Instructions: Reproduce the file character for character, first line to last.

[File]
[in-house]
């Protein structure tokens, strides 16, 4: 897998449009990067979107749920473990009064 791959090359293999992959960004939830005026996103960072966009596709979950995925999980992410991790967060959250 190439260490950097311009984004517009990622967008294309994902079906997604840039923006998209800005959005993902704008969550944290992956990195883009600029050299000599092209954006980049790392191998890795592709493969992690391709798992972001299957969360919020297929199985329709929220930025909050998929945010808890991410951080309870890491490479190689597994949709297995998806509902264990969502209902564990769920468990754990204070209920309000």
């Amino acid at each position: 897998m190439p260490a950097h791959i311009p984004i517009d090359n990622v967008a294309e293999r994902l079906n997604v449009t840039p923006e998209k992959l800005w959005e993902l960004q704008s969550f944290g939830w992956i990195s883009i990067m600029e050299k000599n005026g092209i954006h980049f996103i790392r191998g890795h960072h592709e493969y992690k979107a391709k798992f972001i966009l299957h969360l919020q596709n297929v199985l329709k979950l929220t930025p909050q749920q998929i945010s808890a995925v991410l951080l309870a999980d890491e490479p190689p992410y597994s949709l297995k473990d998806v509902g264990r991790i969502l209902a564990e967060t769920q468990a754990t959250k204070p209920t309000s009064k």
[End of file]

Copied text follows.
[in-house]
């Protein structure tokens, strides 16, 4: 897998449009990067979107749920473990009064 791959090359293999992959960004939830005026996103960072966009596709979950995925999980992410991790967060959250 190439260490950097311009984004517009990622967008294309994902079906997604840039923006998209800005959005993902704008969550944290992956990195883009600029050299000599092209954006980049790392191998890795592709493969992690391709798992972001299957969360919020297929199985329709929220930025909050998929945010808890991410951080309870890491490479190689597994949709297995998806509902264990969502209902564990769920468990754990204070209920309000």
């Amino acid at each position: 897998m190439p260490a950097h791959i311009p984004i517009d090359n990622v967008a294309e293999r994902l079906n997604v449009t840039p923006e998209k992959l800005w959005e993902l960004q704008s969550f944290g939830w992956i990195s883009i990067m600029e050299k000599n005026g092209i954006h980049f996103i790392r191998g890795h960072h592709e493969y992690k979107a391709k798992f972001i966009l299957h969360l919020q596709n297929v199985l329709k979950l929220t930025p909050q749920q998929i945010s808890a995925v991410l951080l309870a999980d890491e490479p190689p992410y597994s949709l297995k473990d998806v509902g264990r991790i969502l209902a564990e967060t769920q468990a754990t959250k204070p209920t309000s009064k």